1) What is Get Grassy?
Launched in 2015 by the City of Columbus and Franklin Soil and Water, Get Grassy! encourages central Ohio residents to take good care of their lawns. Well-maintained lawns have deeper root systems, drought and disease tolerance, and are better for water quality
2) Is this a pro-lawn campaign?
No. Lawn is an important part of most home and commercial landscapes. Taking better care of existing turfgrass so that it’s healthy enhances its environmental services by absorbing more stormwater and preventing soil erosion (soil is Ohio’s #1 water pollutant!) This is not contradictory to backyard conservation techniques that can include adding biodiversity with native plants, or decreasing polluted runoff by installing rain gardens and rain barrels.
3) How does GetGrassy! reach Columbus-area residents?
We reach residents in two ways: directly through public events (including educational workshops, and publications shared with our partners), and through their lawn care companies. We use eye-catching flyers, simple messages, visual reminders like rain gauges and magnets, and social media. Residents who pledge for better water quality receive a free gift.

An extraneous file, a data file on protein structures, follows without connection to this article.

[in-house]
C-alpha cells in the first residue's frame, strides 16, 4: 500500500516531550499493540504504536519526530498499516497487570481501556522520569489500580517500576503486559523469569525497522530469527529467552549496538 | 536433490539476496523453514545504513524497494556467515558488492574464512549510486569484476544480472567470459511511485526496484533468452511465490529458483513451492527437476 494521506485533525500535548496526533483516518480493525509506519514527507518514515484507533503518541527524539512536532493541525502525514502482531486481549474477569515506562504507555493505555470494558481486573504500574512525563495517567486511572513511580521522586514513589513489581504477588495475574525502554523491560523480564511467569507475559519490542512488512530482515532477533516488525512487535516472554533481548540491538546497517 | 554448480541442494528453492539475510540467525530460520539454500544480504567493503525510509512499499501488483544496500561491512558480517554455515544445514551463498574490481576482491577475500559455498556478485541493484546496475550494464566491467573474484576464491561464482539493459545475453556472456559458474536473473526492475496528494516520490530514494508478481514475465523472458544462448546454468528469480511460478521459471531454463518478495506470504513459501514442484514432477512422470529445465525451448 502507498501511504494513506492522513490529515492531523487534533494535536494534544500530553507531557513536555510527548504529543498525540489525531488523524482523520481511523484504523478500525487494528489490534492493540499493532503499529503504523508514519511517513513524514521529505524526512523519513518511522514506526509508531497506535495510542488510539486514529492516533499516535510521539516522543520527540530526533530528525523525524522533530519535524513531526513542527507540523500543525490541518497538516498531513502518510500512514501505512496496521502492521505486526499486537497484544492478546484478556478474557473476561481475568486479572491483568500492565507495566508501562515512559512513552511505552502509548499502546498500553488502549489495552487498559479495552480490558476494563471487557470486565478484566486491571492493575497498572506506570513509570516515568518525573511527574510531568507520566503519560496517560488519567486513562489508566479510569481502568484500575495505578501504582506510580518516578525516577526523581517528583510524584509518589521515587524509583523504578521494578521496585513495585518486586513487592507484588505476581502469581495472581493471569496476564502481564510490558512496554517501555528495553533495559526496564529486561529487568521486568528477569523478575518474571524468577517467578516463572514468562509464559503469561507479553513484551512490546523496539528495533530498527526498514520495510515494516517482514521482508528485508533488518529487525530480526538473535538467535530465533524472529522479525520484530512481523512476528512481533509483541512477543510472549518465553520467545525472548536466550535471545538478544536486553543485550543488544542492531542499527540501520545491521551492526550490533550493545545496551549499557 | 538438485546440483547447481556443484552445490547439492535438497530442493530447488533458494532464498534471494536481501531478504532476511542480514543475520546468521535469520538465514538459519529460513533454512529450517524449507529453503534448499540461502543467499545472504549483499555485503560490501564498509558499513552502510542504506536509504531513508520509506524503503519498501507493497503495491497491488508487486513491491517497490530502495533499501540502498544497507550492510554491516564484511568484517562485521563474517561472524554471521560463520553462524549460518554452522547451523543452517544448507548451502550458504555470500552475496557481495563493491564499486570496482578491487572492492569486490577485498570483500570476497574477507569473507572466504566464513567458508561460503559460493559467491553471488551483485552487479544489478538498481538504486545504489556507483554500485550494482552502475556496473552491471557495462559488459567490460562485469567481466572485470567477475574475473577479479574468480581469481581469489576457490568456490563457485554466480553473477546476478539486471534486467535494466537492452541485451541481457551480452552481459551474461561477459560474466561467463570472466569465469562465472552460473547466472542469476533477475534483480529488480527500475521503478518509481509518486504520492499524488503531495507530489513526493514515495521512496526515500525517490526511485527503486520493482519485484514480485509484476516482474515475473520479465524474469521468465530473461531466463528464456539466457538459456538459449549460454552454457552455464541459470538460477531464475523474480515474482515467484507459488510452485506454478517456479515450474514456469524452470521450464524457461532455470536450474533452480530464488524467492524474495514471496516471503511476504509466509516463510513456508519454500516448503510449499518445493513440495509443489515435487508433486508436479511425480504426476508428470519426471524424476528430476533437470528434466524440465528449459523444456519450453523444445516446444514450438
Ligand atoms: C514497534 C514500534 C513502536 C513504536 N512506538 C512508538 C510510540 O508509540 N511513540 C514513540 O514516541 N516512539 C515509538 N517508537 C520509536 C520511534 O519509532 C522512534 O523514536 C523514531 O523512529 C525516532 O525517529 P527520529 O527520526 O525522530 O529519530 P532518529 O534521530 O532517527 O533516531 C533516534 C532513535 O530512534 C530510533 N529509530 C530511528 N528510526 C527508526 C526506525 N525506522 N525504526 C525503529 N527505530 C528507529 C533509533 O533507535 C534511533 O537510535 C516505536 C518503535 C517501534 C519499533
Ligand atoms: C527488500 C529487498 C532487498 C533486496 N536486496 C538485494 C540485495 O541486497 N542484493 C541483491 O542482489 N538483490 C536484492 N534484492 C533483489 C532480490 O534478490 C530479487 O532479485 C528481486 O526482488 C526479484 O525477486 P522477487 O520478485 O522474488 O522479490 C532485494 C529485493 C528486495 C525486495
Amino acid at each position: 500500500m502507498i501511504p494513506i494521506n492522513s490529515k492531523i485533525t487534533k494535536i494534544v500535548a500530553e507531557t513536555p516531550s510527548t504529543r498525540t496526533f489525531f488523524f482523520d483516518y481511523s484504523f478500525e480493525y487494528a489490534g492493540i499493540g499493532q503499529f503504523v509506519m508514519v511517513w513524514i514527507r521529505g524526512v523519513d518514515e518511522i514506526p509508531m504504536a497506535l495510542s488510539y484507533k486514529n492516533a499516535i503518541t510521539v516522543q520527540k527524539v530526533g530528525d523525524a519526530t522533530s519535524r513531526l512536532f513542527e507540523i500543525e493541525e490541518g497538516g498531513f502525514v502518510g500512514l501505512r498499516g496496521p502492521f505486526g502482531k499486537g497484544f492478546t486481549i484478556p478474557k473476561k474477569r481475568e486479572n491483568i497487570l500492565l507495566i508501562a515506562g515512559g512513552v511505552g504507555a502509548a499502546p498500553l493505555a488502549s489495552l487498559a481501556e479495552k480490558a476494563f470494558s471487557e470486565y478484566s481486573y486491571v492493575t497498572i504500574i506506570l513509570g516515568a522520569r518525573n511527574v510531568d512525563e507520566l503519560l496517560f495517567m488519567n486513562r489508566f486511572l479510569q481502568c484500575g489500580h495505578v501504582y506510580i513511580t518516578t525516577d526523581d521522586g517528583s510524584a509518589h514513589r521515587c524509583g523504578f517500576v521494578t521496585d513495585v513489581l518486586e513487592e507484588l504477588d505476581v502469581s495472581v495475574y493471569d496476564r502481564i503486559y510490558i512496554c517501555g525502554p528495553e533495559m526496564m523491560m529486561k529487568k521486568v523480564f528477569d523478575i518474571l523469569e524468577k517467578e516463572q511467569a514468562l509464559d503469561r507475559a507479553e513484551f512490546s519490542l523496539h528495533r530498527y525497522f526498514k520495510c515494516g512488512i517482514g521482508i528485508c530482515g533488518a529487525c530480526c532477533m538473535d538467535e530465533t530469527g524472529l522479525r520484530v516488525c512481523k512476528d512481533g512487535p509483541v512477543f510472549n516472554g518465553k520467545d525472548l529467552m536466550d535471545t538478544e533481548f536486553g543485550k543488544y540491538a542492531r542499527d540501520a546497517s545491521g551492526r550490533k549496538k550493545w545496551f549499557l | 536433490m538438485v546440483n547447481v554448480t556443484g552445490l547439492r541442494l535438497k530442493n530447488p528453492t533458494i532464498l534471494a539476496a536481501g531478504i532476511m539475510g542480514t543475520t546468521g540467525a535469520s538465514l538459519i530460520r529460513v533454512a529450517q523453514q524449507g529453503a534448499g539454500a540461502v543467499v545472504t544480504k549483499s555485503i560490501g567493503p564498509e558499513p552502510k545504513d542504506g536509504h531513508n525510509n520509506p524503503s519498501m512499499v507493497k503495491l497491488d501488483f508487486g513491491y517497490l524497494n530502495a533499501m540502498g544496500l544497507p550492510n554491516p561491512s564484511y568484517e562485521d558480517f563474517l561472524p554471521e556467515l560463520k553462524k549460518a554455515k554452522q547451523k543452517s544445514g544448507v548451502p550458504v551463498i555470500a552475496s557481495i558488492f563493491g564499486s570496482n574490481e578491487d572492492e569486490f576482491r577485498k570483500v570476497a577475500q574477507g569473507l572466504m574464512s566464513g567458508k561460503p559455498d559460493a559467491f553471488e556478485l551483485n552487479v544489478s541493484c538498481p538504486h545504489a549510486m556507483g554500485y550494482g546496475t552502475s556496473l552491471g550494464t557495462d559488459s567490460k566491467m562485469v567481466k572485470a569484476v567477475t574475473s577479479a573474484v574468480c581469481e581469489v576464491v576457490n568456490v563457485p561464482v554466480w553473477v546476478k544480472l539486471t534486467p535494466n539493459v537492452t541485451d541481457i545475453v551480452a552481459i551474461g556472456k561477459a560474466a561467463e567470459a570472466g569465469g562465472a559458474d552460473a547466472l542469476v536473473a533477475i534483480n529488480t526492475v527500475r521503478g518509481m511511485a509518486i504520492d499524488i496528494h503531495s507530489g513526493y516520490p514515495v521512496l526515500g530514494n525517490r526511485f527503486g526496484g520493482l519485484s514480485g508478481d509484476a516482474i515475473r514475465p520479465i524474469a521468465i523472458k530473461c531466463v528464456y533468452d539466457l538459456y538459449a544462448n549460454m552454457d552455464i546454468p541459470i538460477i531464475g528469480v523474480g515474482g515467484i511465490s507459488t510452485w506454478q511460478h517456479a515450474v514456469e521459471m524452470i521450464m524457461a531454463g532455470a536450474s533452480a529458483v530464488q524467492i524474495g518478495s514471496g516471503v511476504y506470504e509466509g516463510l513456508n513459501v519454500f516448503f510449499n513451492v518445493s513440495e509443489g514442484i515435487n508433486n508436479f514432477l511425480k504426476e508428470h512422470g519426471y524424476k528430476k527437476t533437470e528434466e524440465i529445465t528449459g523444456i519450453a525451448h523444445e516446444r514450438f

4) How was it developed?
Franklin Soil and Water and the city of Columbus developed this program with assistance from marketing professionals, local lawn care companies, the Turfgrass Science Extension Team at The Ohio State University, a focus group of central Ohio residents, and additional natural resource professionals and public agencies.
5) What are its goals?
Our primary goal is to increase our reach to residents in promoting good stormwater practices: proper disposal of yard waste; mowing high; watering at the right time; keeping product off of hard surfaces and applying it correctly; and keeping rainwater on property to prevent polluted runoff.
6) How is GetGrassy! measuring success?
Franklin Soil and Water will measure participation and program effectiveness through pledge forms, website counts and participant surveys.
7) How can I help or learn more?